Foundations of Financial Behavior and Adaptive Markets

Modern investment theory and practice is largely based on the Efficient Markets Hypothesis (EMH), which asserts that financial markets fully, accurately, and instantly incorporate all available information into market prices. However, underlying this idea is the assumption that market participants are rational beings. While this may be true most of the time, periods of booms, busts, and financial crises tell us that this isn’t always the case.

The Adaptive Markets Hypothesis (AMH) is an interdisciplinary approach to reconciling the EMH with human behavior. The AMH posits that the impact of evolutionary forces such as competition, mutation, reproduction, and natural selection on financial institutions and market participants determines the efficiency of markets and the waxing/waning of investment products, businesses, industries, and ultimately institutional and individual wealth. Further, it implies that the degree of market efficiency is related to environmental factors characterizing market ecology such as the number of competitors in the market, the magnitude of profit opportunities available, and the adaptability of market participants. In this light, the EMH isn’t wrong, it’s simply incomplete.

Current Research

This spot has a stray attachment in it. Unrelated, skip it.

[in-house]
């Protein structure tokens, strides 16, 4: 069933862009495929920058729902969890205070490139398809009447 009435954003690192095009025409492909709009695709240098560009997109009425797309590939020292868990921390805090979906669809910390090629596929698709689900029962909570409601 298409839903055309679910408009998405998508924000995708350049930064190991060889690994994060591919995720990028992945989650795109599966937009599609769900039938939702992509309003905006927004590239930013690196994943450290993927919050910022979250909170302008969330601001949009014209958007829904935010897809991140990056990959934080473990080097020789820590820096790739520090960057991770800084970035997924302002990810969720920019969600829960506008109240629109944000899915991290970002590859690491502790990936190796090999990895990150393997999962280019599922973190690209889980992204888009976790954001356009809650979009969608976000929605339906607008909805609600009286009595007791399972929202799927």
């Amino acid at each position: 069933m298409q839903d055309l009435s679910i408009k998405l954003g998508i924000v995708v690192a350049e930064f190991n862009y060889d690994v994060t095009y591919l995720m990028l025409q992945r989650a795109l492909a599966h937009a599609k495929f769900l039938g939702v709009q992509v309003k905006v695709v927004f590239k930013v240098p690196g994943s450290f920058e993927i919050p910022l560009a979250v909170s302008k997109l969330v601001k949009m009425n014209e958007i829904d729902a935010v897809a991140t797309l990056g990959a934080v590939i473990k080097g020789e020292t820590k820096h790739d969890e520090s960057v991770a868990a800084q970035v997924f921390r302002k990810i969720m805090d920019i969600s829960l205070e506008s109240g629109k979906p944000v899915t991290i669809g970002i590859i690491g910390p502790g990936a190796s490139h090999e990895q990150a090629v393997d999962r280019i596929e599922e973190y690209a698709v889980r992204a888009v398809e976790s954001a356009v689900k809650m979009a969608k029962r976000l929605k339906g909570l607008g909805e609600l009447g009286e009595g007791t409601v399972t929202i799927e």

• Black’s Leverage Effect is Not Due to Leverage
    Jasmina Hasanhodzic and Andrew W. Lo
  • An Experimental Exploration of Loss Aversion and Probability Matching Behavior
    Alexander Huang, Ruixun Zhang, Katie Marlowe, and Andrew W. Lo
  • Artificial Intelligence Models of Investor Behavior
    Andrew W. Lo and Alexander Remorov
  • A Time and Frequency Domain Analysis of Contrarian Trading Profits
    Shomesh Chaudhuri and Andrew W. Lo
  • Is It Real, or Is It Randomized?: A Financial Turing Test
    Jasmina Hasanhodzic, Andrew W. Lo, and Emanuele Viola
  • Psychophysiological Analysis of Financial Traders
    Andrew Ang, Sourya Naraharisetti, David Hesketh, and Andrew W. Lo
  • Variety is the Spice of Life: Irrational Behavior as Adaptation to Stochastic Environments
    Ruixun Zhang, Thomas J. Brennan, and Andrew W. Lo